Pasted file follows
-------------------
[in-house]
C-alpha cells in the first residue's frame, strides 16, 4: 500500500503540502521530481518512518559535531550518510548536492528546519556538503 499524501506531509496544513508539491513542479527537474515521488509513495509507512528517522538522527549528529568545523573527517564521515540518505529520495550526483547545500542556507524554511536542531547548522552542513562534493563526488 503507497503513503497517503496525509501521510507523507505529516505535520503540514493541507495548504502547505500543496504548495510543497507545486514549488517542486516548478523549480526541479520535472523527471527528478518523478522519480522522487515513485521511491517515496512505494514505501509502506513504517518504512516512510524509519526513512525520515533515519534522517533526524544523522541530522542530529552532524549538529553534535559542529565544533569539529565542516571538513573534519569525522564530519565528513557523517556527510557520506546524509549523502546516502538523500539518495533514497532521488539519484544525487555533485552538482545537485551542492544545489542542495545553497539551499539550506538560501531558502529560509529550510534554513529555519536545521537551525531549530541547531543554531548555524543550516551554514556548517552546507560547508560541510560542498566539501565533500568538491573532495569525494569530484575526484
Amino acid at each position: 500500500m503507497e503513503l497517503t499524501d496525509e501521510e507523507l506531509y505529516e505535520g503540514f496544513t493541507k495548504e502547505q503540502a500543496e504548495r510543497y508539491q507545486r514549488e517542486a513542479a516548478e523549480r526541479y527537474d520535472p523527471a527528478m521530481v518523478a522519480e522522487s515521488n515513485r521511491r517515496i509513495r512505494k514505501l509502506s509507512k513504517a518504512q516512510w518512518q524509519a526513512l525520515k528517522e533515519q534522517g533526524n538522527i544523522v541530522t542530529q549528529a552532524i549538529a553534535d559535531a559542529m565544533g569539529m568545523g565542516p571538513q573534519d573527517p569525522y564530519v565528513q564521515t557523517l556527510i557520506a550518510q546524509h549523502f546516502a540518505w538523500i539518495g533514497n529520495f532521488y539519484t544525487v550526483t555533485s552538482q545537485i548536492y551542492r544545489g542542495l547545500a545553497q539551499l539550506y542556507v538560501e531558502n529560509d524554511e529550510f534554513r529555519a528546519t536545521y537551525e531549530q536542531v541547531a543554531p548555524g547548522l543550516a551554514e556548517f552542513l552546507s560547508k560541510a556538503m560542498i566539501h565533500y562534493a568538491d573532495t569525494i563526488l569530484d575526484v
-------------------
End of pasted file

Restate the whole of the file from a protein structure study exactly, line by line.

[in-house]
C-alpha cells in the first residue's frame, strides 16, 4: 500500500503540502521530481518512518559535531550518510548536492528546519556538503 499524501506531509496544513508539491513542479527537474515521488509513495509507512528517522538522527549528529568545523573527517564521515540518505529520495550526483547545500542556507524554511536542531547548522552542513562534493563526488 503507497503513503497517503496525509501521510507523507505529516505535520503540514493541507495548504502547505500543496504548495510543497507545486514549488517542486516548478523549480526541479520535472523527471527528478518523478522519480522522487515513485521511491517515496512505494514505501509502506513504517518504512516512510524509519526513512525520515533515519534522517533526524544523522541530522542530529552532524549538529553534535559542529565544533569539529565542516571538513573534519569525522564530519565528513557523517556527510557520506546524509549523502546516502538523500539518495533514497532521488539519484544525487555533485552538482545537485551542492544545489542542495545553497539551499539550506538560501531558502529560509529550510534554513529555519536545521537551525531549530541547531543554531548555524543550516551554514556548517552546507560547508560541510560542498566539501565533500568538491573532495569525494569530484575526484
Amino acid at each position: 500500500m503507497e503513503l497517503t499524501d496525509e501521510e507523507l506531509y505529516e505535520g503540514f496544513t493541507k495548504e502547505q503540502a500543496e504548495r510543497y508539491q507545486r514549488e517542486a513542479a516548478e523549480r526541479y527537474d520535472p523527471a527528478m521530481v518523478a522519480e522522487s515521488n515513485r521511491r517515496i509513495r512505494k514505501l509502506s509507512k513504517a518504512q516512510w518512518q524509519a526513512l525520515k528517522e533515519q534522517g533526524n538522527i544523522v541530522t542530529q549528529a552532524i549538529a553534535d559535531a559542529m565544533g569539529m568545523g565542516p571538513q573534519d573527517p569525522y564530519v565528513q564521515t557523517l556527510i557520506a550518510q546524509h549523502f546516502a540518505w538523500i539518495g533514497n529520495f532521488y539519484t544525487v550526483t555533485s552538482q545537485i548536492y551542492r544545489g542542495l547545500a545553497q539551499l539550506y542556507v538560501e531558502n529560509d524554511e529550510f534554513r529555519a528546519t536545521y537551525e531549530q536542531v541547531a543554531p548555524g547548522l543550516a551554514e556548517f552542513l552546507s560547508k560541510a556538503m560542498i566539501h565533500y562534493a568538491d573532495t569525494i563526488l569530484d575526484v